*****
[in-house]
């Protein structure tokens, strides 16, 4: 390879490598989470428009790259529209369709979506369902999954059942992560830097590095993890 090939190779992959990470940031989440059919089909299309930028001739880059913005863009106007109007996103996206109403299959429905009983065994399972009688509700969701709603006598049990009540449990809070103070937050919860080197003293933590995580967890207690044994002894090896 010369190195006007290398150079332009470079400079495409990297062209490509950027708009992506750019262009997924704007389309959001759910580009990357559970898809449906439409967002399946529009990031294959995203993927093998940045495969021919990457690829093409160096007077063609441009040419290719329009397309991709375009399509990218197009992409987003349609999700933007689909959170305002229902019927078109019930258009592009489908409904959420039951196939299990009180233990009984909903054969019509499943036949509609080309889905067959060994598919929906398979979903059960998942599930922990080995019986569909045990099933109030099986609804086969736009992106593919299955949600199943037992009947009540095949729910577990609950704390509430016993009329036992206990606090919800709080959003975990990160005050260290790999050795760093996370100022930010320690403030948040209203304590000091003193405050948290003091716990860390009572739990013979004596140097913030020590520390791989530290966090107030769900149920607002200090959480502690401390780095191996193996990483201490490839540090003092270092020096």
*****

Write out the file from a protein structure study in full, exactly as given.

[in-house]
């Protein structure tokens, strides 16, 4: 390879490598989470428009790259529209369709979506369902999954059942992560830097590095993890 090939190779992959990470940031989440059919089909299309930028001739880059913005863009106007109007996103996206109403299959429905009983065994399972009688509700969701709603006598049990009540449990809070103070937050919860080197003293933590995580967890207690044994002894090896 010369190195006007290398150079332009470079400079495409990297062209490509950027708009992506750019262009997924704007389309959001759910580009990357559970898809449906439409967002399946529009990031294959995203993927093998940045495969021919990457690829093409160096007077063609441009040419290719329009397309991709375009399509990218197009992409987003349609999700933007689909959170305002229902019927078109019930258009592009489908409904959420039951196939299990009180233990009984909903054969019509499943036949509609080309889905067959060994598919929906398979979903059960998942599930922990080995019986569909045990099933109030099986609804086969736009992106593919299955949600199943037992009947009540095949729910577990609950704390509430016993009329036992206990606090919800709080959003975990990160005050260290790999050795760093996370100022930010320690403030948040209203304590000091003193405050948290003091716990860390009572739990013979004596140097913030020590520390791989530290966090107030769900149920607002200090959480502690401390780095191996193996990483201490490839540090003092270092020096």